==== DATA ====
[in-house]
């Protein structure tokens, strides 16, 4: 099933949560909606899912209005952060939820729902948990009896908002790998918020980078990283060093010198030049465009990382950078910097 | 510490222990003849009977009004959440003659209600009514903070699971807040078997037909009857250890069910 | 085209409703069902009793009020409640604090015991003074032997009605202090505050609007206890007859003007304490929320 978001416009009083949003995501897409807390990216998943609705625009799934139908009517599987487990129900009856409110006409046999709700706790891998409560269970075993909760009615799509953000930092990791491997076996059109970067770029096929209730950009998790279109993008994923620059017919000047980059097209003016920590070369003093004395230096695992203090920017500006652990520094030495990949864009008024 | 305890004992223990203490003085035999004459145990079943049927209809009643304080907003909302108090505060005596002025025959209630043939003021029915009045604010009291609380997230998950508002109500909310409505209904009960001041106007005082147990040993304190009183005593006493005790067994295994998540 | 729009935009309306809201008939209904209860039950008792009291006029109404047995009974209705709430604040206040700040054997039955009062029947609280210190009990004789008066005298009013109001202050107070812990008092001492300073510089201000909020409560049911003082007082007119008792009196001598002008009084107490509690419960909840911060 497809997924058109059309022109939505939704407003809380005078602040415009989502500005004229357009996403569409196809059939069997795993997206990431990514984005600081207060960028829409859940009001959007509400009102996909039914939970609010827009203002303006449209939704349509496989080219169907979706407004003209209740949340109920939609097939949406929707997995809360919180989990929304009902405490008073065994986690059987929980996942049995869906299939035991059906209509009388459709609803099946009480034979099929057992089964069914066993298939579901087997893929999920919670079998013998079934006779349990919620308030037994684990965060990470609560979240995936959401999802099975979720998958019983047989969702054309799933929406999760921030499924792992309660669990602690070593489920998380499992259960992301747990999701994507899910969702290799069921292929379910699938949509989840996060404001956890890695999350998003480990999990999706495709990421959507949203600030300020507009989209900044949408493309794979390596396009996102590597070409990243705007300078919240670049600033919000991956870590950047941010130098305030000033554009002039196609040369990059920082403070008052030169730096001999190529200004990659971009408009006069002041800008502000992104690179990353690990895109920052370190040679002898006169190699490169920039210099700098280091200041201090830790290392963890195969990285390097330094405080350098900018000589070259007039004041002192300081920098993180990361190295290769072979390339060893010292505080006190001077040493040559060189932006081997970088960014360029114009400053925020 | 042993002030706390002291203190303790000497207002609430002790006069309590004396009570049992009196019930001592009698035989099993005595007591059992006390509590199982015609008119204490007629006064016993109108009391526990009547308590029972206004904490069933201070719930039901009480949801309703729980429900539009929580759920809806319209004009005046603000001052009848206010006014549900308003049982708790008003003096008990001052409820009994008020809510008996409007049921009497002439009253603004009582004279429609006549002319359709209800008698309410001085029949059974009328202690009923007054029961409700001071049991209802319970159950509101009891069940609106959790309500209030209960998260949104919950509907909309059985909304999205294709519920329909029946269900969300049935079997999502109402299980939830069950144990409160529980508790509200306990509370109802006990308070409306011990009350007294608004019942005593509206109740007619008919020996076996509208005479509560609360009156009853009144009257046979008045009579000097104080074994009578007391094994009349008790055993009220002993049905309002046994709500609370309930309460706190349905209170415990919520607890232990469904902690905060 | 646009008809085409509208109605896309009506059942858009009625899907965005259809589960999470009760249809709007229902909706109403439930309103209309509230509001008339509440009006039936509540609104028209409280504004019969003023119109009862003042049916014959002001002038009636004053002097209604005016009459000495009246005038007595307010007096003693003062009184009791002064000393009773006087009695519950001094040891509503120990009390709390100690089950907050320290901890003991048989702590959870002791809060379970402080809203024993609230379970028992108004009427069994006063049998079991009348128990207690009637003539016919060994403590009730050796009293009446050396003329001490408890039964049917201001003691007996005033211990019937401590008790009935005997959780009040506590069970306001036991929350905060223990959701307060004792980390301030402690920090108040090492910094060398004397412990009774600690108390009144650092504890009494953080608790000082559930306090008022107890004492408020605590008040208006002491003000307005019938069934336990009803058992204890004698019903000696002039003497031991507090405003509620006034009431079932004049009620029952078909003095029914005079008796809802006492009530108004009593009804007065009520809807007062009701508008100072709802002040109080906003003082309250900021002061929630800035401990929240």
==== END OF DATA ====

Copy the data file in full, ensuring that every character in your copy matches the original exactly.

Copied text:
[in-house]
């Protein structure tokens, strides 16, 4: 099933949560909606899912209005952060939820729902948990009896908002790998918020980078990283060093010198030049465009990382950078910097 | 510490222990003849009977009004959440003659209600009514903070699971807040078997037909009857250890069910 | 085209409703069902009793009020409640604090015991003074032997009605202090505050609007206890007859003007304490929320 978001416009009083949003995501897409807390990216998943609705625009799934139908009517599987487990129900009856409110006409046999709700706790891998409560269970075993909760009615799509953000930092990791491997076996059109970067770029096929209730950009998790279109993008994923620059017919000047980059097209003016920590070369003093004395230096695992203090920017500006652990520094030495990949864009008024 | 305890004992223990203490003085035999004459145990079943049927209809009643304080907003909302108090505060005596002025025959209630043939003021029915009045604010009291609380997230998950508002109500909310409505209904009960001041106007005082147990040993304190009183005593006493005790067994295994998540 | 729009935009309306809201008939209904209860039950008792009291006029109404047995009974209705709430604040206040700040054997039955009062029947609280210190009990004789008066005298009013109001202050107070812990008092001492300073510089201000909020409560049911003082007082007119008792009196001598002008009084107490509690419960909840911060 497809997924058109059309022109939505939704407003809380005078602040415009989502500005004229357009996403569409196809059939069997795993997206990431990514984005600081207060960028829409859940009001959007509400009102996909039914939970609010827009203002303006449209939704349509496989080219169907979706407004003209209740949340109920939609097939949406929707997995809360919180989990929304009902405490008073065994986690059987929980996942049995869906299939035991059906209509009388459709609803099946009480034979099929057992089964069914066993298939579901087997893929999920919670079998013998079934006779349990919620308030037994684990965060990470609560979240995936959401999802099975979720998958019983047989969702054309799933929406999760921030499924792992309660669990602690070593489920998380499992259960992301747990999701994507899910969702290799069921292929379910699938949509989840996060404001956890890695999350998003480990999990999706495709990421959507949203600030300020507009989209900044949408493309794979390596396009996102590597070409990243705007300078919240670049600033919000991956870590950047941010130098305030000033554009002039196609040369990059920082403070008052030169730096001999190529200004990659971009408009006069002041800008502000992104690179990353690990895109920052370190040679002898006169190699490169920039210099700098280091200041201090830790290392963890195969990285390097330094405080350098900018000589070259007039004041002192300081920098993180990361190295290769072979390339060893010292505080006190001077040493040559060189932006081997970088960014360029114009400053925020 | 042993002030706390002291203190303790000497207002609430002790006069309590004396009570049992009196019930001592009698035989099993005595007591059992006390509590199982015609008119204490007629006064016993109108009391526990009547308590029972206004904490069933201070719930039901009480949801309703729980429900539009929580759920809806319209004009005046603000001052009848206010006014549900308003049982708790008003003096008990001052409820009994008020809510008996409007049921009497002439009253603004009582004279429609006549002319359709209800008698309410001085029949059974009328202690009923007054029961409700001071049991209802319970159950509101009891069940609106959790309500209030209960998260949104919950509907909309059985909304999205294709519920329909029946269900969300049935079997999502109402299980939830069950144990409160529980508790509200306990509370109802006990308070409306011990009350007294608004019942005593509206109740007619008919020996076996509208005479509560609360009156009853009144009257046979008045009579000097104080074994009578007391094994009349008790055993009220002993049905309002046994709500609370309930309460706190349905209170415990919520607890232990469904902690905060 | 646009008809085409509208109605896309009506059942858009009625899907965005259809589960999470009760249809709007229902909706109403439930309103209309509230509001008339509440009006039936509540609104028209409280504004019969003023119109009862003042049916014959002001002038009636004053002097209604005016009459000495009246005038007595307010007096003693003062009184009791002064000393009773006087009695519950001094040891509503120990009390709390100690089950907050320290901890003991048989702590959870002791809060379970402080809203024993609230379970028992108004009427069994006063049998079991009348128990207690009637003539016919060994403590009730050796009293009446050396003329001490408890039964049917201001003691007996005033211990019937401590008790009935005997959780009040506590069970306001036991929350905060223990959701307060004792980390301030402690920090108040090492910094060398004397412990009774600690108390009144650092504890009494953080608790000082559930306090008022107890004492408020605590008040208006002491003000307005019938069934336990009803058992204890004698019903000696002039003497031991507090405003509620006034009431079932004049009620029952078909003095029914005079008796809802006492009530108004009593009804007065009520809807007062009701508008100072709802002040109080906003003082309250900021002061929630800035401990929240």